Kasperi Kapanen was relaxing on his couch watching The Transporter around 10:00 p.m. Sunday when he got a call from Kyle Dubas, the general manager of the Toronto Marlies.
It was the night before the NHL trade deadline and Kapanen knew a late-night call from Dubas meant something big was about to happen — he was either being called up to the Leafs for his first NHL game, or he was on his way to another team.
“Luckily it was the first one,” Kapanen said Monday after completing his first morning skate in the NHL. It had been a near-sleepless night for the 19-year-old winger, who was in the midst of his first season in the AHL and recently scored the game-winning goal for Finland in the gold-medal game at the world juniors in Helsinki.
“It’s been a good year so far,” he said. “Hopefully it will (stay) that way.”
As he spoke, he stood in front of a wooden locker in the Leafs’ dressing room with his name engraved on a blue plaque above it. A group of reporters had huddled around him. A bright light flashed in his eyes as microphones and tape recorders were shoved in his face. He was calm and confident, acting like he’d been there before. When the scrum subsided he looked around the room and smiled, letting the moment soak in.
Kapanen was one of four young players making their NHL debut against the Tampa Bay Lightning Monday night, along with William Nylander, Nikita Soshnikov and Zach Hyman, to add to three other new faces in the lineup. If there was a moment to declare that a new era was about to begin for the Toronto Maple Leafs, this was it.
The last-place Leafs cleared house in the weeks leading up to the trade deadline, shipping out bodies for a handful of draft picks, a couple of prospects and cap space.
Seven players on the Leafs’ roster against the Lightning were under the age of 22. The young faces prompted coach Mike Babcock to joke that he hadn’t coached a team this young since his days coaching junior.
In a lost season, the new-look Leafs were a welcome sight for downtrodden fans at the Air Canada Centre. They let out a huge cheer when Nylander was announced in the starting lineup before the game. The Leafs’ most anticipated prospect didn’t disappoint.
Despite admitting to being a little nervous before his debut, the carefully-coiffed playmaker was a water bug on the ice on all night, bringing fans to their feet on several near misses.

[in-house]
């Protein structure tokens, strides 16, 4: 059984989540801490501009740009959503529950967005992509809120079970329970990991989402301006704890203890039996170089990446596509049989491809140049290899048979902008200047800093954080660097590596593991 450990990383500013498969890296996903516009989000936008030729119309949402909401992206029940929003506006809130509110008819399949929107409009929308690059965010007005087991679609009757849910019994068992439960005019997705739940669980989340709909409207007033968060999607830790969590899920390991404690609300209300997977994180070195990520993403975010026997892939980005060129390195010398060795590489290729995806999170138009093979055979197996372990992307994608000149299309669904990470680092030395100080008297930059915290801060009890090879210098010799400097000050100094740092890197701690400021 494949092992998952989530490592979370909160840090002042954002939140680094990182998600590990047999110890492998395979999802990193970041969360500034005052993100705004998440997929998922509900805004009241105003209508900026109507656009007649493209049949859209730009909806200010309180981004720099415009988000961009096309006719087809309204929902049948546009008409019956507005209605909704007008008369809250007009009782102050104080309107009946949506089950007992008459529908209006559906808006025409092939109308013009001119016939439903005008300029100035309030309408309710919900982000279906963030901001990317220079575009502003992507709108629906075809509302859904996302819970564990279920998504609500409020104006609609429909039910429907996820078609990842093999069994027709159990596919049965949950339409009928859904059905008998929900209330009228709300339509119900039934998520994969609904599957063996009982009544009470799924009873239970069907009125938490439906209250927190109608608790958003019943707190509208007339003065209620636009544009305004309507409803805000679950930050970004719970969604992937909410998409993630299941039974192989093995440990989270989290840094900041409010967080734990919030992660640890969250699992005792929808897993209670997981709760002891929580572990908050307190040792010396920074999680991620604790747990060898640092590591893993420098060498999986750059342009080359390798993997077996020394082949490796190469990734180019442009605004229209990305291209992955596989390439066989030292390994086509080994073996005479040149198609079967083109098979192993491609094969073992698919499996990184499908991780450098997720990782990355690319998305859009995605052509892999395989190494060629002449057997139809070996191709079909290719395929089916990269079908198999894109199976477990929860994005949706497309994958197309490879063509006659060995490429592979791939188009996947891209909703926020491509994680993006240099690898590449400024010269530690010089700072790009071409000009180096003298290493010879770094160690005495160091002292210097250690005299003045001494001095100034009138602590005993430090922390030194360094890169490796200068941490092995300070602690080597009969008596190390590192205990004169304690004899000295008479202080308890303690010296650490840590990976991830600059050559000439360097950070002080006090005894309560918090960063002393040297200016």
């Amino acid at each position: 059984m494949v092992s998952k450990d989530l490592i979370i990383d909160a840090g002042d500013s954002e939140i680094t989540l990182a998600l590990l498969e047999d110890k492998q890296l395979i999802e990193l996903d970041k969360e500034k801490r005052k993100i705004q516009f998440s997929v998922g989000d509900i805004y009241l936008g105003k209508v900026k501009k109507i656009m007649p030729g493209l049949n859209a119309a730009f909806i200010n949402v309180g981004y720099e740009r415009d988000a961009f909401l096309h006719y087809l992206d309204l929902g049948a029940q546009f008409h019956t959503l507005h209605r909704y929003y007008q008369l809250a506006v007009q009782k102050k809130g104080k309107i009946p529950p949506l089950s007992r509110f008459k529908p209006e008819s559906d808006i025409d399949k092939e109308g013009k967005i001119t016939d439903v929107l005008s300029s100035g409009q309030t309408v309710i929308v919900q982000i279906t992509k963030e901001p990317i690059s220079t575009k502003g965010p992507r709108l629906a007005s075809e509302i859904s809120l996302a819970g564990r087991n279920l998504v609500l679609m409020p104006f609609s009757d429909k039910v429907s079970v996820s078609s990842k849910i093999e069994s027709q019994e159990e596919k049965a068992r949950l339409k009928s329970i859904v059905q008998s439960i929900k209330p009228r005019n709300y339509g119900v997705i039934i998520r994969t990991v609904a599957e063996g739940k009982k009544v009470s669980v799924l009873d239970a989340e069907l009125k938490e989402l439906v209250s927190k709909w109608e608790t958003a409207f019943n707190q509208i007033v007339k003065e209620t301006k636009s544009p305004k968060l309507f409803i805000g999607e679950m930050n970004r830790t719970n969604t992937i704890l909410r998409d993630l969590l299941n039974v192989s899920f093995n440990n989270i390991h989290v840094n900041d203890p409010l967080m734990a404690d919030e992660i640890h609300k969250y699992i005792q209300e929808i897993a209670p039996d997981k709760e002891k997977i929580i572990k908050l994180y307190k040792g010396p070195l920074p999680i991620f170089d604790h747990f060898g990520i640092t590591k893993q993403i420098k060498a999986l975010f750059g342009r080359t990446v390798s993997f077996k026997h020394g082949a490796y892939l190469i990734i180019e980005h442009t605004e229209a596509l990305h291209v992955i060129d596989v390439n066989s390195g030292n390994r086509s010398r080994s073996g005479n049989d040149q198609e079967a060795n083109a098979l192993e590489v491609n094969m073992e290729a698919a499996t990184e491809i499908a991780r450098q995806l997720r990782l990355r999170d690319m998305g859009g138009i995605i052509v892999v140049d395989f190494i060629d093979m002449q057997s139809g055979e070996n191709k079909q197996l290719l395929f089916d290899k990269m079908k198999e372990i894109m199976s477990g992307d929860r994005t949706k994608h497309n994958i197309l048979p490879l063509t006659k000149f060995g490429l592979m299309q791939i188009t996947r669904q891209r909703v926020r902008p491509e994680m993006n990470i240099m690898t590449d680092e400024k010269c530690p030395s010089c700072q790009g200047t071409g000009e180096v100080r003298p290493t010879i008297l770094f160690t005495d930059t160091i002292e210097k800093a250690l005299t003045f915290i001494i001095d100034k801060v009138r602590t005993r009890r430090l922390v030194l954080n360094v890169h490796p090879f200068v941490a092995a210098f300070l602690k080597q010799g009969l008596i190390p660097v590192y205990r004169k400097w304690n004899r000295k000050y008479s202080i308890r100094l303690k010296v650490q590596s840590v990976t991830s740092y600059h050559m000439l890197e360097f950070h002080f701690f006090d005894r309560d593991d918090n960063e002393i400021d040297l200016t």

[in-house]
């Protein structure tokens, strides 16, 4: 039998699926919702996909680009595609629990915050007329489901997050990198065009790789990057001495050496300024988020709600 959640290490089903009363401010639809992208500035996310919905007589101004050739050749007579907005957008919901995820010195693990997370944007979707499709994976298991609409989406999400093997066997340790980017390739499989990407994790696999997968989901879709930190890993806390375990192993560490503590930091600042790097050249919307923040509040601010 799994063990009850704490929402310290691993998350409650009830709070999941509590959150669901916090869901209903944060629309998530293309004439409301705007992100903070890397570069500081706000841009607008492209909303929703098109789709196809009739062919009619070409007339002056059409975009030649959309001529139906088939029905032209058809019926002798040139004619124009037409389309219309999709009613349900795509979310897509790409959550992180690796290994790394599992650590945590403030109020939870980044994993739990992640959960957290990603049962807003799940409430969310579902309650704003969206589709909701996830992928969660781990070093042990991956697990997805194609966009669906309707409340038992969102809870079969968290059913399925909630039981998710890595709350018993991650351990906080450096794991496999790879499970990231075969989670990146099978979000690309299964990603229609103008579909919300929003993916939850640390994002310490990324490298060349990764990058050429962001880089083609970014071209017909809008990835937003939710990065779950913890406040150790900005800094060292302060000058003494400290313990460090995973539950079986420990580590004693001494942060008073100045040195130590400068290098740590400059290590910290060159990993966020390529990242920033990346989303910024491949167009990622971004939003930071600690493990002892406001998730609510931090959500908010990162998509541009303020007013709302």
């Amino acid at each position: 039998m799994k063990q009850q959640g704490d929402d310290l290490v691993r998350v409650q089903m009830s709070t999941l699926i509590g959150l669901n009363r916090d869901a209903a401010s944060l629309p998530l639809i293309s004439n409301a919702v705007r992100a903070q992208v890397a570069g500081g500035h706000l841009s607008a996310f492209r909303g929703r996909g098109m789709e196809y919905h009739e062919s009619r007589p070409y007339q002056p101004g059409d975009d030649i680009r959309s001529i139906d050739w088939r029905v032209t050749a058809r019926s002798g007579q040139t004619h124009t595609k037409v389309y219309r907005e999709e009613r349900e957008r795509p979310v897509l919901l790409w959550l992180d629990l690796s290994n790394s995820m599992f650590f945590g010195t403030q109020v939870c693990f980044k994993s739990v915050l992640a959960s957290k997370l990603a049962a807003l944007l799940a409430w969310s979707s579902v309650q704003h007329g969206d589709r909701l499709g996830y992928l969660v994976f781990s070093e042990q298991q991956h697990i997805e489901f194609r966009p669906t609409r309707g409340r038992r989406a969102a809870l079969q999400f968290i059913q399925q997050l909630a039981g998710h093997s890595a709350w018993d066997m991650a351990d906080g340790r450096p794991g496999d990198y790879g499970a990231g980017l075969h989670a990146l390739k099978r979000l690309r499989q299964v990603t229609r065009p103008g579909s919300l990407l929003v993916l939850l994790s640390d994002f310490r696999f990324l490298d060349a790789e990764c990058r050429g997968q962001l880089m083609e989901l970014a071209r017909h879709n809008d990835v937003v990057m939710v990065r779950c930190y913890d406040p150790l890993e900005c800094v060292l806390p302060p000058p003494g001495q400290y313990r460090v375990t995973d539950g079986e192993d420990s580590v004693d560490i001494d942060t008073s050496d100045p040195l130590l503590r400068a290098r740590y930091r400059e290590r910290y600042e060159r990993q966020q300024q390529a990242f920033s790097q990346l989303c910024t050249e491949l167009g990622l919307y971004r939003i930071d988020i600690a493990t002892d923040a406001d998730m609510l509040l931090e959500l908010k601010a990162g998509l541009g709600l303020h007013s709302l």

Trailing 2-0 early in the third period, Nylander cut through the Lightning zone with a swift deke, and set up Kapanen, who flashed in on a mini-breakaway but was denied by goalie Andrei Vasilevskiy.
Nazem Kadri scored late in the third period to bring the Leafs within one. But Babcock went to the kids in the final minute. An all-Marlies line of Kapanen, Nylander and Hyman led the attack, generating a few good chances — in sync as they had been through the third period when they were shifted to the same line.
“They’re fast, they’re hard on the puck, they’ve got skill,” Mike Babcock said after the 2-1 loss. “I was impressed with them… those kids were good.”
It was the best look Toronto fans have had at the future of a franchise in desperate need of good news. The Leafs outshot last year’s Stanley Cup finalists 32-28, and showed that they can keep pace with one of the league’s fastest teams.
Babcock praised each of the young additions, including 21-year-old Connor Carrick, who had just arrived from Washington after being traded with veteran Brooks Laich for Daniel Winnik on Sunday. Carrick is a swift, right-handed defenceman, who appeared in just three games with the Capitals this season, but had 10 goals and 26 points in 47 games for the Hershey Bears in the AHL.
As they had that morning, the press crowded around Nylander and Kapanen in the Leafs’ locker room after the game, the beginning of what will soon become routine for them. Both will eventually return to the Marlies for the playoffs as the AHL’s top team makes a run for the Calder Cup. But in game one of their NHL careers, both made a bold statement about the future.
“I surprised myself by the way I played,” Kapanen said, red-faced and exhausted after the game.
With a sleepless-night and an impressive debut behind him, he was finally ready to head back to that couch. It was a draining 24-hours, and he still wasn’t sure how The Transporter ends.
As reporters filed out of the locker room, he tossed his empty water bottle in the trash and let out a loud, tired sigh.
“Wooh,” he said. “Kappi’s going to sleep like a baby tonight…”